Courageous Leadership—A Portrait of Dietrich Bonhoeffer


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History frequently glorifies the wrong individuals while overlooking the courageous acts of everyday people. Through intimidation, social, political and religious powerbrokers control perceptions and perpetuate the stories that serve their agendas. Few human beings have ever faced the level of intimidation (one of twelve obstacles to courageous leadership) that Dietrich Bonhoeffer faced in Nazi Germany.

A German pastor and theologian, Dietrich was one of the first Germans to oppose Adolf Hitler during his rise to power, and he openly supported the Jews. His life exemplified deep-rooted courage in the face of social, political and religious intimidation, but instead of bowing to threats, he stood virtually alone in calling for church resistance to the persecution of Jews. Firmly centered in his heart and spirit courage, Dietrich was able to “tackle the tough project” (one of twelve courage actions). This type of courageous leadership reflects a high integral level of courage consciousness in the field of Spiritual Intelligence (SQ).

Born February 4, 1906, Dietrich came from an educated, non-pious and yet, politically active family with seven other children. At the age of fourteen, Dietrich declared to his family that he would become a pastor. Considering that the Bonhoeffer family rarely went to church, his family was quite stunned at this announcement, but the choice secured Dietrich’s destiny.

Graduating with honors from the University of Berlin in 1924, the gifted Dietrich went to New York in 1930 on a teaching fellowship where he was influenced by the lightheartedness of the American theological students (“There is no theology here.” ) and the black gospel churches and singers in Harlem, which made him acutely aware of the injustices experienced by minorities and the Church’s ineptness at supporting integration. Hitler became chancellor in January 1933. Two days later, Dietrich delivered a radio address attacking Hitler and warning Germany against slipping into an idolatrous cult of the Führer (leader), who could very well turn out to be Verführer (mis-leader, or seducer). His speech was cut short mid-sentence.

By September the German Evangelical Church adopted racist Nazi policies, prompting Dietrich to accept an assignment in London. From London he rallied opposition to the German Christian movement and its efforts to incorporate Nazi racism into the Christian gospel. “The struggle was between the national church (which supported Hitler) and the ‘confessing’ church, called such because it confessed that there could be only one Fuehrer or leader for Christians, and it was not Hitler.” Even after the church bishop in charge of foreign affairs traveled to London and warned Dietrich to abstain from any activity not directly authorized by Berlin, the young pastor refused. He tackled the tough project and stood almost alone as the Confessing Church aided the Jews. In 1935, Dietrich received a much-sought opportunity to study under Mahatma Gandhi, but he decided to return to Germany to head an underground seminary for training Confessing Church pastors. As the Nazi suppression of the Confessing Church intensified, Dietrich’s authorization to teach was revoked in 1936, but the crescendo of Gestapo threats and intimidation did not stop him from taking risks to voice his courageous convictions.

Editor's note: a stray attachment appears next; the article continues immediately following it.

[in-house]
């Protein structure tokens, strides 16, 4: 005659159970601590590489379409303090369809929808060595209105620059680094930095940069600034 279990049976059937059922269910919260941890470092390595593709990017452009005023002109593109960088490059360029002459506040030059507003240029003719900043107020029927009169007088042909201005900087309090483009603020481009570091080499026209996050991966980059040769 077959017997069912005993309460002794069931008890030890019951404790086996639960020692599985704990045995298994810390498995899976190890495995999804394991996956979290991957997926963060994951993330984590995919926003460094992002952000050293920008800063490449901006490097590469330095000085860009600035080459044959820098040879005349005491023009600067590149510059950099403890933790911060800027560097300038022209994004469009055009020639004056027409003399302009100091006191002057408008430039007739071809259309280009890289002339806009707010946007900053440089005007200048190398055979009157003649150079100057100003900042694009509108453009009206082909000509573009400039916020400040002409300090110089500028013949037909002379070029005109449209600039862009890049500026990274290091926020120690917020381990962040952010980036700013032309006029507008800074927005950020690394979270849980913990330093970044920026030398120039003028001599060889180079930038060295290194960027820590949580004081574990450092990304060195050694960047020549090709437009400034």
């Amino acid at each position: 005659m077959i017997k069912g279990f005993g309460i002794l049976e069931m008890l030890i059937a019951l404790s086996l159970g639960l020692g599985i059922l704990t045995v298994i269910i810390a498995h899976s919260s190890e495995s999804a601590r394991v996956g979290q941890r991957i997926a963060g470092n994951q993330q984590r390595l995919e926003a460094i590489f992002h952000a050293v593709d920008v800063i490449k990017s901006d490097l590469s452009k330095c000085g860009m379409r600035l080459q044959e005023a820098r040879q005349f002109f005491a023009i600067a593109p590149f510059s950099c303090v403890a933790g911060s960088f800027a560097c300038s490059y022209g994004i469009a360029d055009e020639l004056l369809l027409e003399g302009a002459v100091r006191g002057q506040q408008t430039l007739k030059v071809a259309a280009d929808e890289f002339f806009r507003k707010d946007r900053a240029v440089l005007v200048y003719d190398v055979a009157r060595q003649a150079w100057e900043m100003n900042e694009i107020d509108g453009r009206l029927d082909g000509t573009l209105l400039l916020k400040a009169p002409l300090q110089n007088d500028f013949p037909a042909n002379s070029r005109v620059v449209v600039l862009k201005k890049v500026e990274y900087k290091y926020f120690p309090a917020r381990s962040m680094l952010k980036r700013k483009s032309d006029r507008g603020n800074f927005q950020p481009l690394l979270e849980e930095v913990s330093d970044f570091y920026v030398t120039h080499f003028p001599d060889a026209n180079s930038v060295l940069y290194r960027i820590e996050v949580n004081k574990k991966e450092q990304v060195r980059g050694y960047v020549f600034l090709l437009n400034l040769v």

In 1939 Dietrich sailed back to New York but soon returned to his homeland—on the last ship to set sail before the start of World War II. He also took on another tough project. He became an agent of the Military Intelligence Department and provided information to Allied agents hoping to assassinate Hitler. Dietrich was finally arrested on April 5, 1943, and imprisoned as a spy for nearly two years of torture and brutal interrogation. During his imprisonment, Dietrich befriended prison guards, who brought him books filled with coded communications from his family and fiancé. He also began writing Ethics, an eloquent expression of his courageous beliefs. So sympathetic were the prison guards that one even offered to help him escape, but Dietrich chose not to run, knowing his imprisoned family members would suffer Nazi retribution.

 By April 1945, Hitler had survived fifteen attempts on his life, Berlin was a total ruin, and the Germans knew they had lost the war. Under orders to kill the resisters, one of Hitler’s special commandos in the Flossenburg stripped Dietrich and hanged him in the nude. The courageous pastor was only 39 years old. Three weeks later, Hitler committed suicide, and American forces liberated Flossenburg. After his death, Dietrich’s work became increasingly influential as many civil rights and international ecumenical leaders, such as Martin Luther King Jr. and Archbishop Desmond Tutu, followed his work on ethics. Dietrich stood in courageous opposition to intimidation by continually stepping up to tackle the incredibly tough projects.

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